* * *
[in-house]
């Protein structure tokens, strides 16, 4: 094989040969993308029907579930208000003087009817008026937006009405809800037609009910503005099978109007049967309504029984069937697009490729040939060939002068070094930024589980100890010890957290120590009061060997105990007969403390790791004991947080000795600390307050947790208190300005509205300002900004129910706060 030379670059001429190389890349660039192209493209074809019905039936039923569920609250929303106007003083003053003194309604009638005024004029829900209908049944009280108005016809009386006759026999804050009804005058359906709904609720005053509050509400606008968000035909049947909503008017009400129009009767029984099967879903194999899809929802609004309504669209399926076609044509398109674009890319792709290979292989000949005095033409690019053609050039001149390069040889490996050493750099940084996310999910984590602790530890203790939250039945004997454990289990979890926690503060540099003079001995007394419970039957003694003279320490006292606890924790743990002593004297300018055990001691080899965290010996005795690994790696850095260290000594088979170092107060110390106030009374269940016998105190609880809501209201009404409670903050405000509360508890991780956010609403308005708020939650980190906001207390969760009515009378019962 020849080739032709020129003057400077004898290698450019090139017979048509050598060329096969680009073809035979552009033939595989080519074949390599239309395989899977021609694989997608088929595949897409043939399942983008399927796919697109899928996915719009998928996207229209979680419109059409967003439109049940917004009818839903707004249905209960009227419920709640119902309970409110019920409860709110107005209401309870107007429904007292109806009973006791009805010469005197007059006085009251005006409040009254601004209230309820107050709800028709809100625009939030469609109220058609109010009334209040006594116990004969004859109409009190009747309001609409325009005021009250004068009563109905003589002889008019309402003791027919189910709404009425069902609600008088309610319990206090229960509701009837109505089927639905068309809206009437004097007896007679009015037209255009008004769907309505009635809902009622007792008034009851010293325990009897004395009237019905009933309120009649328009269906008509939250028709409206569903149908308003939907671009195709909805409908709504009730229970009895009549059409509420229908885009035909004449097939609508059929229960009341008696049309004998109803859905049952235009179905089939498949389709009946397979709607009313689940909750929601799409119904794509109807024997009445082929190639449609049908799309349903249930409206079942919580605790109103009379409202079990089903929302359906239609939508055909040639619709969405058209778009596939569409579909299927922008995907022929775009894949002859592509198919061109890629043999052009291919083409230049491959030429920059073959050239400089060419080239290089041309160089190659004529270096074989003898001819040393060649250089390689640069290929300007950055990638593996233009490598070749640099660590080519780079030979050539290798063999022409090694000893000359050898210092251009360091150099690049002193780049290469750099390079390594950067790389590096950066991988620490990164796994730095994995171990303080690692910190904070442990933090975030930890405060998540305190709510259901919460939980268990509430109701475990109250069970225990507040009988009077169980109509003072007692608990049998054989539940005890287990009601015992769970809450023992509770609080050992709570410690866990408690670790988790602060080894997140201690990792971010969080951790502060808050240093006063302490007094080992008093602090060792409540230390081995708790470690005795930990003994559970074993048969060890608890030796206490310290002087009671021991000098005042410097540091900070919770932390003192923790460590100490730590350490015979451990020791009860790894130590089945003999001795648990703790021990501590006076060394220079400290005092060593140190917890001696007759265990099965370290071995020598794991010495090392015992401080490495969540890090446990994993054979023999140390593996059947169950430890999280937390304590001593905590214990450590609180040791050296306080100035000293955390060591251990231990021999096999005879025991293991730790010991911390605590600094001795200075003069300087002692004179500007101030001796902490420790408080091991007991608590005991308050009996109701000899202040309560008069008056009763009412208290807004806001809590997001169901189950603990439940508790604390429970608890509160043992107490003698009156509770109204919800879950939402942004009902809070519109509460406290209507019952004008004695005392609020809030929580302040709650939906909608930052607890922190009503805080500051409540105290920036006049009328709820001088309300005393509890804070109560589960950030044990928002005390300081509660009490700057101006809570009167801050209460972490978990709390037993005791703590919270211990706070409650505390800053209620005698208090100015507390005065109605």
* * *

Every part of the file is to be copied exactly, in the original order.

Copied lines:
[in-house]
């Protein structure tokens, strides 16, 4: 094989040969993308029907579930208000003087009817008026937006009405809800037609009910503005099978109007049967309504029984069937697009490729040939060939002068070094930024589980100890010890957290120590009061060997105990007969403390790791004991947080000795600390307050947790208190300005509205300002900004129910706060 030379670059001429190389890349660039192209493209074809019905039936039923569920609250929303106007003083003053003194309604009638005024004029829900209908049944009280108005016809009386006759026999804050009804005058359906709904609720005053509050509400606008968000035909049947909503008017009400129009009767029984099967879903194999899809929802609004309504669209399926076609044509398109674009890319792709290979292989000949005095033409690019053609050039001149390069040889490996050493750099940084996310999910984590602790530890203790939250039945004997454990289990979890926690503060540099003079001995007394419970039957003694003279320490006292606890924790743990002593004297300018055990001691080899965290010996005795690994790696850095260290000594088979170092107060110390106030009374269940016998105190609880809501209201009404409670903050405000509360508890991780956010609403308005708020939650980190906001207390969760009515009378019962 020849080739032709020129003057400077004898290698450019090139017979048509050598060329096969680009073809035979552009033939595989080519074949390599239309395989899977021609694989997608088929595949897409043939399942983008399927796919697109899928996915719009998928996207229209979680419109059409967003439109049940917004009818839903707004249905209960009227419920709640119902309970409110019920409860709110107005209401309870107007429904007292109806009973006791009805010469005197007059006085009251005006409040009254601004209230309820107050709800028709809100625009939030469609109220058609109010009334209040006594116990004969004859109409009190009747309001609409325009005021009250004068009563109905003589002889008019309402003791027919189910709404009425069902609600008088309610319990206090229960509701009837109505089927639905068309809206009437004097007896007679009015037209255009008004769907309505009635809902009622007792008034009851010293325990009897004395009237019905009933309120009649328009269906008509939250028709409206569903149908308003939907671009195709909805409908709504009730229970009895009549059409509420229908885009035909004449097939609508059929229960009341008696049309004998109803859905049952235009179905089939498949389709009946397979709607009313689940909750929601799409119904794509109807024997009445082929190639449609049908799309349903249930409206079942919580605790109103009379409202079990089903929302359906239609939508055909040639619709969405058209778009596939569409579909299927922008995907022929775009894949002859592509198919061109890629043999052009291919083409230049491959030429920059073959050239400089060419080239290089041309160089190659004529270096074989003898001819040393060649250089390689640069290929300007950055990638593996233009490598070749640099660590080519780079030979050539290798063999022409090694000893000359050898210092251009360091150099690049002193780049290469750099390079390594950067790389590096950066991988620490990164796994730095994995171990303080690692910190904070442990933090975030930890405060998540305190709510259901919460939980268990509430109701475990109250069970225990507040009988009077169980109509003072007692608990049998054989539940005890287990009601015992769970809450023992509770609080050992709570410690866990408690670790988790602060080894997140201690990792971010969080951790502060808050240093006063302490007094080992008093602090060792409540230390081995708790470690005795930990003994559970074993048969060890608890030796206490310290002087009671021991000098005042410097540091900070919770932390003192923790460590100490730590350490015979451990020791009860790894130590089945003999001795648990703790021990501590006076060394220079400290005092060593140190917890001696007759265990099965370290071995020598794991010495090392015992401080490495969540890090446990994993054979023999140390593996059947169950430890999280937390304590001593905590214990450590609180040791050296306080100035000293955390060591251990231990021999096999005879025991293991730790010991911390605590600094001795200075003069300087002692004179500007101030001796902490420790408080091991007991608590005991308050009996109701000899202040309560008069008056009763009412208290807004806001809590997001169901189950603990439940508790604390429970608890509160043992107490003698009156509770109204919800879950939402942004009902809070519109509460406290209507019952004008004695005392609020809030929580302040709650939906909608930052607890922190009503805080500051409540105290920036006049009328709820001088309300005393509890804070109560589960950030044990928002005390300081509660009490700057101006809570009167801050209460972490978990709390037993005791703590919270211990706070409650505390800053209620005698208090100015507390005065109605």